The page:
I was once hopeful that I could use all of what I have learned regarding healing to wipe away all of the red on my hands from everything I have destroyed or killed. But since then I have learned that healing doesn’t wipe the red away. It simply adds to the richness of the color. Life without death does not exist, nor does healing exist without destruction, as both are inseparably linked.

Related Posts:


Tags: , , , , , , , , , , , , , ,

The Value of Being Passive

Alternative Title: Osiris Knows What’s Up

pas·sive  –  adjective
  1. accepting or allowing what happens or what others do, without active response or resistance.

Passivity is not a topic you see covered very often. Most every self-help article I’ve ever seen involves speaking up, grabbing your spine, or becoming more active in your life or your reactions to the things that happen in your life. Our society, and therefore much of Paganism as a whole, has put a stigma on being passive. If you’re passive, you’re likely an introvert (bad!) who often gets equated to doormats and wet mops.

Sounds great, doesn’t it?

And it seems to be a common theme throughout all of US culture. We place assertive, outgoing attitudes and stubbornness on a pedestal, and you’re more likely to get praise if you’re constantly making waves as opposed to always going along for the ride (this doesn’t always apply if you are female, in which case you are to be confident, but not too confident). And while sometimes it is necessary to be a wave maker, at the same time, the sweet spot (like most things) likely lies in between the two extremes. That is, being passive sometimes and being more assertive at other times. But since so many articles already talk about how to become more assertive, I wanted to balance the scales by writing about some of the benefits of being passive.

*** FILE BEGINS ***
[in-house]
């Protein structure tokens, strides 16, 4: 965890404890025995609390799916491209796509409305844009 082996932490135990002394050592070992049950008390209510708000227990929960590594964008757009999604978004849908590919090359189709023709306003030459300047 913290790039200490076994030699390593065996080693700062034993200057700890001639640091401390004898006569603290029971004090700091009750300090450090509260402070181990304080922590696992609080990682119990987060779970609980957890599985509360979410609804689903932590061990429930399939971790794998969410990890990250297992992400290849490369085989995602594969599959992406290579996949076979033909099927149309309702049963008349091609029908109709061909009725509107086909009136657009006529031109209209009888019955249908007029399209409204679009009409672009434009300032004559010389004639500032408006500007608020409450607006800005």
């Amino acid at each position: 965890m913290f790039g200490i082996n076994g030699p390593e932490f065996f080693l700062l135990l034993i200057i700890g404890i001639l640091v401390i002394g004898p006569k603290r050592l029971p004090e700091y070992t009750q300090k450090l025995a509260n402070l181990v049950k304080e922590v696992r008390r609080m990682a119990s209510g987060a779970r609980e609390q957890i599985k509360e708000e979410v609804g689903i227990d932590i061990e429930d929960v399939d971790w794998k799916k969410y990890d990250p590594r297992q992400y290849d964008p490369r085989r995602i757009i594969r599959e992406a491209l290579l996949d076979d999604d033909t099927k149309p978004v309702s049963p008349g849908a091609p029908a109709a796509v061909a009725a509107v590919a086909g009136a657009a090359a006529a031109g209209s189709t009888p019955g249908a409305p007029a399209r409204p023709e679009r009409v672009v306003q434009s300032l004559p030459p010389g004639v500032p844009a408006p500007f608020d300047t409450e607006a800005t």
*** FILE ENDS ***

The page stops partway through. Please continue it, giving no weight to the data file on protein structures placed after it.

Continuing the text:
It’s really no wonder that Set (and other hard nosed NTRW) gets a bad rap. He basically spends the majority of his time trying to get people out of ruts and moving into new territory. He is the force that comes in and removes everything that was familiar to you in the name of “change” and “growth”. He is, by his very nature, a very active, assertive deity. He comes in like a typhoon, rips your stuff apart, and then taps his foot while he waits for you to fix it.

And the thing about this type of change is that it forces you to yield. You can’t work with Set without learning how to yield. The idea of an unstoppable object running into an unmovable object results in a lot of pain for both ends. Truly learning to reap the benefits of his work requires you to learn how to be passive.

Despite knowing this, a lot of people seem to have a hard time with it. I mean, how many times have you looked at something that you know you need to do because it’s for your own good, and yet you still fight doing “the thing” with every fiber of your being? It seems that being stubborn is hard-wired into a lot of us.

This was further affirmed in some recent discussions that I had participated in regarding Shadow Work. Shadow Work seems to fall into two categories: the Shadow Work you initiate yourself, and the Shadow Work that gets initiated for you. However, no matter which category each person seemed to fall into, everyone seemed to want to fight it tooth and nail.